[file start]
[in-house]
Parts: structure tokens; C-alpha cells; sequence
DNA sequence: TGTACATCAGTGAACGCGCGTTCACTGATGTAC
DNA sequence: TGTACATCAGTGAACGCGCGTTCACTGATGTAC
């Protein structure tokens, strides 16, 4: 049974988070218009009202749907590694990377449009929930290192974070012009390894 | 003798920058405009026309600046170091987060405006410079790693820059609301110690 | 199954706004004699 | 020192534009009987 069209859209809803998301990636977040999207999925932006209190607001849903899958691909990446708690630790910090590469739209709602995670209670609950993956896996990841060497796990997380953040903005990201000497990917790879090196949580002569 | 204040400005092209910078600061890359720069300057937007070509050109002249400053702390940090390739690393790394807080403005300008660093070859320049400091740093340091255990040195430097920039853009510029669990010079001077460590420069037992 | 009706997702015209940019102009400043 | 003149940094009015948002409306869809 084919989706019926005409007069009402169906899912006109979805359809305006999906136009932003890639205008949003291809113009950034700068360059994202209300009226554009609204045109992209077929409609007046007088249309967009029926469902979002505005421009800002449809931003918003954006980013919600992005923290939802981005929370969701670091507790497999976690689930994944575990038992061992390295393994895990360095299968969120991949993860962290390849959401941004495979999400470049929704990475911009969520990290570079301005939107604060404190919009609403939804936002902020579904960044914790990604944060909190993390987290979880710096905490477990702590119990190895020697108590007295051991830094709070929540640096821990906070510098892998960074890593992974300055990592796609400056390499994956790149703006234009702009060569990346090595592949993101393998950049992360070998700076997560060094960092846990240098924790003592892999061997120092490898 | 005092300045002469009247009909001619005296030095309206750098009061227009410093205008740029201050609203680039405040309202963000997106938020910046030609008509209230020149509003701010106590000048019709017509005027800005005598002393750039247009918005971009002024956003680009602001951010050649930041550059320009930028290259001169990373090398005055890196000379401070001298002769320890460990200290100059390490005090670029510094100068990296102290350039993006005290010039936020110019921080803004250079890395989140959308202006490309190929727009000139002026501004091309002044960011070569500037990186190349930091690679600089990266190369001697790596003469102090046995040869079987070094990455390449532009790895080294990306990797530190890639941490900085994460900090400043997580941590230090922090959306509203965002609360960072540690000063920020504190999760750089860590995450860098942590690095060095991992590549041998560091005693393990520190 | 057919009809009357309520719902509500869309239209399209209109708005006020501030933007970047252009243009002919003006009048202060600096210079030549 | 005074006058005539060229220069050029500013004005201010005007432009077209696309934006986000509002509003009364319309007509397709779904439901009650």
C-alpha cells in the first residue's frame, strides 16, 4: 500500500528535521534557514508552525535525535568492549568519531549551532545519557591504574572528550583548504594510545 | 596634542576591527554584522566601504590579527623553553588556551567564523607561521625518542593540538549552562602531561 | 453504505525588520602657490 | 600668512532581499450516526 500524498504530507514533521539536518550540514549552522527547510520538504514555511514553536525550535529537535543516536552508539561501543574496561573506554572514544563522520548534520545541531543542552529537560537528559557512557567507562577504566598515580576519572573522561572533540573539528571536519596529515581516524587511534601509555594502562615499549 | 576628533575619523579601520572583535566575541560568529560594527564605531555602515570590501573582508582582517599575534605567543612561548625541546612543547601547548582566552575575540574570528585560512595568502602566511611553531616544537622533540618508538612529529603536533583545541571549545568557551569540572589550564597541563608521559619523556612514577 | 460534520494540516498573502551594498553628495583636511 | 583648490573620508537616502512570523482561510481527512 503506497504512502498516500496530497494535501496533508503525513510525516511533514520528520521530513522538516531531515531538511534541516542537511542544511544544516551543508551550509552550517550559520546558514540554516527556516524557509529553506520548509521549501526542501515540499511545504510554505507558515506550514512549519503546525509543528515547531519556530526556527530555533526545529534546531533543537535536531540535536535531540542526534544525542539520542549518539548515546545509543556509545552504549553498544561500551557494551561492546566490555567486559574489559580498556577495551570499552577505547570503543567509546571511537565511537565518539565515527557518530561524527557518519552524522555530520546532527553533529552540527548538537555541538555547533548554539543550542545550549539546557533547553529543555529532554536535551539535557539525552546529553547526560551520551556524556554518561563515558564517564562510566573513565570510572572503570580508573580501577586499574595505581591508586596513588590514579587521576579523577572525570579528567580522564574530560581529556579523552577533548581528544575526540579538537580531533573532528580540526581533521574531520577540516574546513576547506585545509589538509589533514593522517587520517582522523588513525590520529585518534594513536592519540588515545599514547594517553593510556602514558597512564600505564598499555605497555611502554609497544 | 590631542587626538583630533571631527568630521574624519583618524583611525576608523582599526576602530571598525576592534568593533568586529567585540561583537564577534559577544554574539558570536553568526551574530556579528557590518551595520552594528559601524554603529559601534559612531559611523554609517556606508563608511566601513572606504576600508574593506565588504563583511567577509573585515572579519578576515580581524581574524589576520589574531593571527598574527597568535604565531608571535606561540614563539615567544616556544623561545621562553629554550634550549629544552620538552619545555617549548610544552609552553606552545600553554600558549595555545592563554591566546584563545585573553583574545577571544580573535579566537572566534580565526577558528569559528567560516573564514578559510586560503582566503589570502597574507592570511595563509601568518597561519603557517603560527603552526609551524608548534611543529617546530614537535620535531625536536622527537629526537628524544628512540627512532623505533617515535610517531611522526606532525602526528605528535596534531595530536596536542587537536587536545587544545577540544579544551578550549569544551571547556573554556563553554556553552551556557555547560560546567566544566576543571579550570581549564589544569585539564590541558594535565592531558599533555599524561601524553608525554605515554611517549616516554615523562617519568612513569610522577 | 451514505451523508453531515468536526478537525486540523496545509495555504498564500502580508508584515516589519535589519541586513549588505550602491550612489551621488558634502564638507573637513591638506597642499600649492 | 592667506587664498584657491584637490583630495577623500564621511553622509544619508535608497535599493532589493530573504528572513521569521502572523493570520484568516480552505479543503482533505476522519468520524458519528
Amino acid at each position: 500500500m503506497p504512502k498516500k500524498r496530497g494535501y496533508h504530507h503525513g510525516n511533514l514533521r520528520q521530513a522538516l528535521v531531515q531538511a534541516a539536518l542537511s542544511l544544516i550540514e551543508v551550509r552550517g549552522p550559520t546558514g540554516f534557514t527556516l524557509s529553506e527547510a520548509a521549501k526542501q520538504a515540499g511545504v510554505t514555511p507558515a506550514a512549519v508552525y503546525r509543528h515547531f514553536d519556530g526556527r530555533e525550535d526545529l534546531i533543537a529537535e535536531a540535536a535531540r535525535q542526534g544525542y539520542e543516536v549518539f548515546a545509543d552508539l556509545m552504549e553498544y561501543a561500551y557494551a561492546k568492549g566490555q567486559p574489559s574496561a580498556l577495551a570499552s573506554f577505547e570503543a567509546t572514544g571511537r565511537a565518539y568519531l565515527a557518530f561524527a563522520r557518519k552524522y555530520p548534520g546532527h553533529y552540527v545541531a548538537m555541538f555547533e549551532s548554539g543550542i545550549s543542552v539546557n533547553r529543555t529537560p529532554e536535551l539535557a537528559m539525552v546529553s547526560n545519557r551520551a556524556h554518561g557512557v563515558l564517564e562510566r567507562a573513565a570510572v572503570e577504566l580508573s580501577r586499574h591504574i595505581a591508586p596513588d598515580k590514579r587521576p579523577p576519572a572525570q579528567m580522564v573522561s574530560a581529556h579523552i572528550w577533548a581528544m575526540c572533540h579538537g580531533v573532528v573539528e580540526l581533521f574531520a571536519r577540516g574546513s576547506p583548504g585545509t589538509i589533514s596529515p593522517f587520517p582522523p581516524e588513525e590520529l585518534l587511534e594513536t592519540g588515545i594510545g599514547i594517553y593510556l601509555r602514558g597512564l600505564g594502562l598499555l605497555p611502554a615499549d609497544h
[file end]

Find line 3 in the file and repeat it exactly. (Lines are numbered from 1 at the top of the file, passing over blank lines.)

DNA sequence: TGTACATCAGTGAACGCGCGTTCACTGATGTAC